Story by Diane Haynes Woodburn
If you want to know what’s happening in Maui’s luxury real-estate market, there’s no better person to ask than Mary Anne Fitch, director of Hawaii Life One and Hawaii Life Real Estate Brokers, an exclusive affiliate of Christie’s International Real Estate. A certified international property specialist, Mary Anne is one of Maui’s most respected realtors, specializing in the West Maui luxury market. So ask her we did.
What do you see for 2018?
A very robust market. I expect a dramatic increase in sales this year. Prospective buyers are seriously considering investing in second homes.
Do you think it’s a stable market?
I think the market is starting to bubble, but I’m not seeing big spikes in residential or land markets. For example, in 2016 the volume of home sales was just over $1 billion. In 2017 it was $1.125 billion—an 8 percent increase. What is very interesting is the level of condominium sales. In 2017, they rose by 22 percent over the previous year. When you combine residential, condominium and land sales, 2017’s total volume was $2.2 billion, compared to just under $2 billion in 2016. That’s a healthy increase of 14 percent.
What is the big attraction of luxury condominiums?
Amenities. They offer a truly luxurious lifestyle with access to restaurants, services, activities, concierge, anything you desire. And they are located on gorgeous beaches. Sales at The Montage Kapalua Bay have been very strong, and should continue to be so in 2018. Spacious three- and four-bedroom residences sell for between $3.5 million and $8 million. Sales have also been strong at Coconut Grove and Ironwoods at Kapalua, and Honua Kai on Kā‘anapali Beach; as well as Andaz, Wailea Point and Wailea Beach Villas in South Maui.
What is the inventory like in the luxury home market?
If we focus on $3 million and up as the luxury market, forty-eight Maui residences sold in 2017, up from forty-four in 2016. Twenty-eighteen has gotten off to a great start. Some sellers made the decision to close this year to take advantage of the new tax law. Early sales include a Launiupoko Estate that closed at $11.35 million, the highest sale ever in the Launiupoko market—by twofold. A Mākena Beach house closed at $9.25 million, and another closed on Baby Beach in Lahaina for $3.7 million.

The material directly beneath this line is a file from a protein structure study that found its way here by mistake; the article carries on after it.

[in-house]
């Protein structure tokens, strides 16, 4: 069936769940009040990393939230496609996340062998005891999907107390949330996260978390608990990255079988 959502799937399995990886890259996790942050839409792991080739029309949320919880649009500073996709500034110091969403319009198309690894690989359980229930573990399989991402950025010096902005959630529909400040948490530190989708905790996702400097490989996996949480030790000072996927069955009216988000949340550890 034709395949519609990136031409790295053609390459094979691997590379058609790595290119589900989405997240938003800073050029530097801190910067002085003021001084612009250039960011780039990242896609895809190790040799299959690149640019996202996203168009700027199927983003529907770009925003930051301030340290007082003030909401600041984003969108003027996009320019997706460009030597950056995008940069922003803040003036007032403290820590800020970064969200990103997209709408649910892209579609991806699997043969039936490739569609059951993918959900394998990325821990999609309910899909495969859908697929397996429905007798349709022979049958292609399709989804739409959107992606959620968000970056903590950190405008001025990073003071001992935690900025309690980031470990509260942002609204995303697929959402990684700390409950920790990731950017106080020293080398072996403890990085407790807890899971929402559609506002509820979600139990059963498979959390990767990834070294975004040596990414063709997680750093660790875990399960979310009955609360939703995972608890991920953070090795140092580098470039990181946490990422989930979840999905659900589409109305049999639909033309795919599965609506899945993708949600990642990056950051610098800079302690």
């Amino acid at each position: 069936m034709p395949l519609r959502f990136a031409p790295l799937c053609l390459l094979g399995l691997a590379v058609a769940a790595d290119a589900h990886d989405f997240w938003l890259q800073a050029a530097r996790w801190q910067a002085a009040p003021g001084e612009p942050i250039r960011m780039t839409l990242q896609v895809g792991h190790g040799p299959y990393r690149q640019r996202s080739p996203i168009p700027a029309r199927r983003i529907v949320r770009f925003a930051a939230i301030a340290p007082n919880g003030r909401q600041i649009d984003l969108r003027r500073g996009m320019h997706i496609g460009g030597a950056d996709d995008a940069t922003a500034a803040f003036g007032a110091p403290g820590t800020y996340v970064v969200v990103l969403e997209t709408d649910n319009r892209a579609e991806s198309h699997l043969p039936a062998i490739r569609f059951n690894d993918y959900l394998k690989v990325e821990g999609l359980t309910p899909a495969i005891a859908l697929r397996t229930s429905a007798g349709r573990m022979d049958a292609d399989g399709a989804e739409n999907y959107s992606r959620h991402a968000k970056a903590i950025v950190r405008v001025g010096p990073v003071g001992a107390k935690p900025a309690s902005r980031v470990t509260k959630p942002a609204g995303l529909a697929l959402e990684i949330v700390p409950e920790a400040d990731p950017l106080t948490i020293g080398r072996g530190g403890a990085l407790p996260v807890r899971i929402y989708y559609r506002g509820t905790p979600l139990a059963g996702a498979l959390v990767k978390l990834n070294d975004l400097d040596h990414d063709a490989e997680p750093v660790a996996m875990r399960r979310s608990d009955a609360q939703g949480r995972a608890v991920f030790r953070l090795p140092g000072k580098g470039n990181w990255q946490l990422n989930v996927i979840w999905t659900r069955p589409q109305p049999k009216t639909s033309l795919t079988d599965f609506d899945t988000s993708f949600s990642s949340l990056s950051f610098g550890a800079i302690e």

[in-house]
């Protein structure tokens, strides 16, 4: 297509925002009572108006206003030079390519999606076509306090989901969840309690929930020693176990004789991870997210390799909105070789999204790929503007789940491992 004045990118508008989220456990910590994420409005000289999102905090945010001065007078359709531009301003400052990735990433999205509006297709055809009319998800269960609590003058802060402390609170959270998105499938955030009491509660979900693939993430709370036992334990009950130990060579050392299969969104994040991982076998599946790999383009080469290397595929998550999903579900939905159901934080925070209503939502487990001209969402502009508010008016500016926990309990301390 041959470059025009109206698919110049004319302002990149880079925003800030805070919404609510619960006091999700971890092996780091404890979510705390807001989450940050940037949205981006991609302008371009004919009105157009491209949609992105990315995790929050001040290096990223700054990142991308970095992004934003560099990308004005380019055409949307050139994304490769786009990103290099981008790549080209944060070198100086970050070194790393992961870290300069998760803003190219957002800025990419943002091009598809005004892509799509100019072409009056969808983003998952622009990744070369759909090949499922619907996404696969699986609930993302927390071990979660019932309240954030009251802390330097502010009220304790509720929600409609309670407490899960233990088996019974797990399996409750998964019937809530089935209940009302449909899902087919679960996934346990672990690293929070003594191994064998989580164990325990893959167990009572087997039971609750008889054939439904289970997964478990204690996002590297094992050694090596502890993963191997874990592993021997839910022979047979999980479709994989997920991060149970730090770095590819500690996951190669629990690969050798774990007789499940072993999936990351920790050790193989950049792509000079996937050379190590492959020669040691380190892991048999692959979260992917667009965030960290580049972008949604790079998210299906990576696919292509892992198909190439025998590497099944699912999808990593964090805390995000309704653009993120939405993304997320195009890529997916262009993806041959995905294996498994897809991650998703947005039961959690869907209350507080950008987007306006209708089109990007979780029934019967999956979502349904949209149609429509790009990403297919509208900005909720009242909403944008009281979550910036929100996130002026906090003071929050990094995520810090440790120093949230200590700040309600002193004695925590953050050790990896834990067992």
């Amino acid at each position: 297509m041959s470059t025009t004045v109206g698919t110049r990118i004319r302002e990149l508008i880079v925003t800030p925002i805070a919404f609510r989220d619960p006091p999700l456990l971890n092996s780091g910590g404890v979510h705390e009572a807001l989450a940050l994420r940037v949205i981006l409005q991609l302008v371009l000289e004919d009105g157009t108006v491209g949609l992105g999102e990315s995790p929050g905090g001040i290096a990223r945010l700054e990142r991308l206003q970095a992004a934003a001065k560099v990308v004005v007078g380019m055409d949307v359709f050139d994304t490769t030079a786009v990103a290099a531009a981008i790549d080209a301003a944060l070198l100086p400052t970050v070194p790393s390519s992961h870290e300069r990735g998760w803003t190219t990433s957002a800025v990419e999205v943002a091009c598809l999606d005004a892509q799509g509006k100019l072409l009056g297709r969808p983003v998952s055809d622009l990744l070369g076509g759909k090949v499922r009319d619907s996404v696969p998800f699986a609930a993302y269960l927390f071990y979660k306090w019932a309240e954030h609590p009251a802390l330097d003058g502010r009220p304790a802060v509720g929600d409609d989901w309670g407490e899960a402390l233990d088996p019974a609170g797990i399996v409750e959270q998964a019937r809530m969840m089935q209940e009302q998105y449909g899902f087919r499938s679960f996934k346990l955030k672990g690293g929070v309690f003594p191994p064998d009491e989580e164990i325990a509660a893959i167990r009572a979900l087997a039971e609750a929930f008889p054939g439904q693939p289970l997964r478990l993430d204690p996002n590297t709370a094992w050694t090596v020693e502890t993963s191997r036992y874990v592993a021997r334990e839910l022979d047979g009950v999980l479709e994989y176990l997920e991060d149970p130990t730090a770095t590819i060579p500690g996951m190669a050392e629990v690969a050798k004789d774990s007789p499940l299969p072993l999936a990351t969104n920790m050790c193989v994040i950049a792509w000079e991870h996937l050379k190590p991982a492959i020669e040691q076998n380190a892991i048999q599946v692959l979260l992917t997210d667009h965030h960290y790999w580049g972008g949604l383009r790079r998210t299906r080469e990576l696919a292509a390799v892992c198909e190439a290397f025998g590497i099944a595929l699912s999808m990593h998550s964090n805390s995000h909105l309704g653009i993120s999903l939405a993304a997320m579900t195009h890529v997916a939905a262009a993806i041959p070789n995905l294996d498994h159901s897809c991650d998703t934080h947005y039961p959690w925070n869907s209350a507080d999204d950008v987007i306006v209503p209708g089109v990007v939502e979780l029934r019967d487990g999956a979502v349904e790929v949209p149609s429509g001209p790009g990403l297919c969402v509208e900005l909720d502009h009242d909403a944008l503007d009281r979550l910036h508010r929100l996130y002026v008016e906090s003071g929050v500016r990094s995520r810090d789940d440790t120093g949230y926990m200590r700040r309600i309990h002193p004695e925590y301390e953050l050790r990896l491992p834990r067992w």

What do you think makes Maui more attractive than other high-end destinations for second-home investments?
Value, and the ability to use the property year-round. I know that, with prices like $10 million for a luxury home, that may sound crazy—but it’s not. Most high-end areas such as the Hamptons, Nantucket, and Florida offer only four months or so of great weather. And they command very high prices. Maui offers gorgeous weather all year. If you aren’t going to be using your second home here, you can make it available to family and friends, or perhaps even rent it out. And we have good private schools. That has opened the door to some families relocating permanently. Maui is an incredible value.
Ten million? Is that average in the luxury market?
Ten million and up represents the high end of the luxury market. In 2016, only five Maui residences sold for over $10 million, including an $18 million sale in Spreckelsville. The highest priced sale in 2017 was also in Spreckelsville, adjacent to the home that sold in 2016. It sold at $16 million. Both Spreckelsville sales were legacy properties with considerable acreage. We also had a sale in Mākena for $15.5 million.
Do you see a trend toward buying legacy properties?
Not at this time, since there are very few on the market. Those types of properties rarely change hands. One trend I do see is that the very high-end sellers are choosing not to list their properties on the open market. Instead, they prefer a quiet offering.
What is a quiet offering?
It’s when a high-end seller doesn’t want a lot of curiosity seekers. So they choose an expert agent, one who works primarily with referrals among their existing clientele and prospectives. I know of three current quiet offerings on Maui, each an oceanfront residence, with prices ranging from $18 million to $59.5 million. None of those properties will be listed openly. They will sell within a network of seasoned realtors who specialize in that realm.
Where is the money coming from?
Predominantly Americans. Some international buyers, mainly Canadian and Japanese.
Are there any “bargains” left on Maui’s luxury market?
Yes, oddly enough. We have some gems that have been reduced in price over time; they represent true value. When I look at the numbers that properties in other parts of the world command—in places such as Monte Carlo, the South of France, even Malibu—it’s astonishing what a bargain Maui is. There are several oceanfront properties in Olowalu that I consider a terrific value. Oceanfront will always be in demand.
What do you see for the next five years?
I feel strongly that Maui will become even more of a global market. We are attracting a brand of buyer who does not question the price, but rather values a lifestyle. Maui offers that.